A Senegalese student was killed in St. Petersburg on Friday, apparently with a shotgun decorated with a swastika, investigators said, in the latest in a series of attacks on foreigners and dark-skinned migrants in Russia . Lamzar Samba, a 28-year-old, fifth-year student at the St. Petersburg State Communications University , was attacked outside a night club popular with African students early Friday, said Desire Deffo, deputy head of the African Unity group in St. Petersburg .
A hunting gun found at the scene was decorated with a swastika, and prosecutors had concluded the attack was racially motivated, deputy city prosecutor Andrei Lavrenko said in televised comments. Prosecutors' spokeswoman Yelena Ordynskaya told The Associated Press that Samba was killed by a single shot to the neck.
Michel Tanobian, who had joined Samba and five friends at the club, said they were on their way home when they heard a loud noise. The students started running away, but realized one of them was missing, he said in televised comments. "And then we saw his body," Tanobian said on NTV.
The channel broadcast footage of what it said was Samba's bloodied body covered with a dark blue tarp lying on the ground, a hand and leg protruding. "How can people be so evil? We come here just to study, for nothing else. We don't take anything here," Tanobian said. "First I didn't believe it, then I ran here and saw his face I am in shock!" witness Irina Balakina said in televised comments.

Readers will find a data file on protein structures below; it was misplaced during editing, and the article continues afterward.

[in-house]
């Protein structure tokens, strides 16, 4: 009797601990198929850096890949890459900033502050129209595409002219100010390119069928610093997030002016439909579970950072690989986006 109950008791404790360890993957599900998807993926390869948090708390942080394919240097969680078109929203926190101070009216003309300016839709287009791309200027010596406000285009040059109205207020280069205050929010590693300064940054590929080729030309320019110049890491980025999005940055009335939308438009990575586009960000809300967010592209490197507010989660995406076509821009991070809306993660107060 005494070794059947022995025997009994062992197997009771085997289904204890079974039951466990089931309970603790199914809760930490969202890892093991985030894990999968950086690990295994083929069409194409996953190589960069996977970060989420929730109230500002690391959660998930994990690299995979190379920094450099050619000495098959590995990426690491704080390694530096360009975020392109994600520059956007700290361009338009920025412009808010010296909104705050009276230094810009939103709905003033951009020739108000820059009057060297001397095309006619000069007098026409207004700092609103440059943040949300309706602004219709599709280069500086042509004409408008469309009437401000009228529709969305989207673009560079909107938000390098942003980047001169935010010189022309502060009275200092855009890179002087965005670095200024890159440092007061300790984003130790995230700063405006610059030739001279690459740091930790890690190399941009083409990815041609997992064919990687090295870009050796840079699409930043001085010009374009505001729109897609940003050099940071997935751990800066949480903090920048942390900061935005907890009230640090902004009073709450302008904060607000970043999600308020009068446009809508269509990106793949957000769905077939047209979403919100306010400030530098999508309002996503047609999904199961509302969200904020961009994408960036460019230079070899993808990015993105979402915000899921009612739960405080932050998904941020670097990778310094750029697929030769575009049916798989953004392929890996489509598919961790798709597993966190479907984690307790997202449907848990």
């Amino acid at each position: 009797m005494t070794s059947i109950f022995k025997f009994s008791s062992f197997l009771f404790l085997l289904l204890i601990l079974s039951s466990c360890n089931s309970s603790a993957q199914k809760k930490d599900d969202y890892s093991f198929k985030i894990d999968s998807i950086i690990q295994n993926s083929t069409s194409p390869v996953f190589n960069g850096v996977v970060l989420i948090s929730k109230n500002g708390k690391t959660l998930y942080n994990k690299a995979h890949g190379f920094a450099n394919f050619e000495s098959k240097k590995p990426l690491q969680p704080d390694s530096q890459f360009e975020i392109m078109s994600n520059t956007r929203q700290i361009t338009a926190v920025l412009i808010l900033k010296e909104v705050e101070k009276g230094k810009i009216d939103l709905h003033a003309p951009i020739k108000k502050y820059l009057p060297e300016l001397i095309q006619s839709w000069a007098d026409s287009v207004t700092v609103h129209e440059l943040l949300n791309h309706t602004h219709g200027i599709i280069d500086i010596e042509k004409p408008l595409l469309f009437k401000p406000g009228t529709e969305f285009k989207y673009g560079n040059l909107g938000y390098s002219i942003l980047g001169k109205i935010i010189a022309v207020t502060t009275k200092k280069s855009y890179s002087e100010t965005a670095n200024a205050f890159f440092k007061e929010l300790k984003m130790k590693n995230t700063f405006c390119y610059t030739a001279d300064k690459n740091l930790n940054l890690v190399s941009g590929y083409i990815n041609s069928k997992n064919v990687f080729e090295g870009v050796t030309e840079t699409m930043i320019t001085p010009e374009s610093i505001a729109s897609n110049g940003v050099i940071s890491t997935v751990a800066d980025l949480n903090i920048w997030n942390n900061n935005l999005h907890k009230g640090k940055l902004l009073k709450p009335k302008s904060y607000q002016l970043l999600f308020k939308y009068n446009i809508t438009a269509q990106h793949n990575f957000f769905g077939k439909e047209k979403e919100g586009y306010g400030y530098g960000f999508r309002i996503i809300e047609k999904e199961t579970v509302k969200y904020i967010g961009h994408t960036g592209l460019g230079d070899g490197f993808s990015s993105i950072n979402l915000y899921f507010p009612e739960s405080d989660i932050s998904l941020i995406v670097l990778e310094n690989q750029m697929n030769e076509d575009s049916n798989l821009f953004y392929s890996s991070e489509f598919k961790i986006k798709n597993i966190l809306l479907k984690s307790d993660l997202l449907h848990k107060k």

University officials condemned the attack. First deputy dean Lev Koncharovsky called the shooting "a horrific, outrageous act of brutality, which has been unseen in the institute's 75-year-old history," the ITAR-Tass news agency quoted him as saying. The Foreign Ministry on Friday issued a statement expressing condolences to Samba's relatives and friends.
Russia has seen a marked rise in xenophobia and racism in recent years, with a series of attacks on dark-skinned migrants, foreigners and Jews, particularly in St. Petersburg . Rights groups say authorities do little or nothing to combat the crimes.
Last month, a court in St. Petersburg sentenced seven teenagers to prison terms ranging from 1 1/2 to 5 1/2 years in connection with the 2004 stabbing death of a 9-year-old Tajik girl. One 16-year-old was initially charged with murder, but a jury later reduced the charge to hooliganism a decision that outraged rights activists.
Also last month, a man who stabbed worshippers at a synagogue in downtown Moscow shouting "I will kill Jews" was sentenced to 13 years in prison. The racist attacks in St. Petersburg have cast a shadow over Russia 's second largest city as it prepares to host a summit of leaders from the Group of Eight major industrialized nations in July. The attacks are also likely to raise more concerns over Russia 's ability to fight racism and promote tolerance.
Russia this year holds the rotating chairmanship of the G-8. What's happening in St. Petersburg "is a demonstration of some kind of savagery and monstrous blindness to racist hate," Natalya Yeliseyeva, of the Association for International Cooperation, was quoted as saying by ITAR-Tass, reports the AP.
First and foremost, it goes about the replacement of the French-Russian SaM146 engine with the Russian PD-8 aircraft engine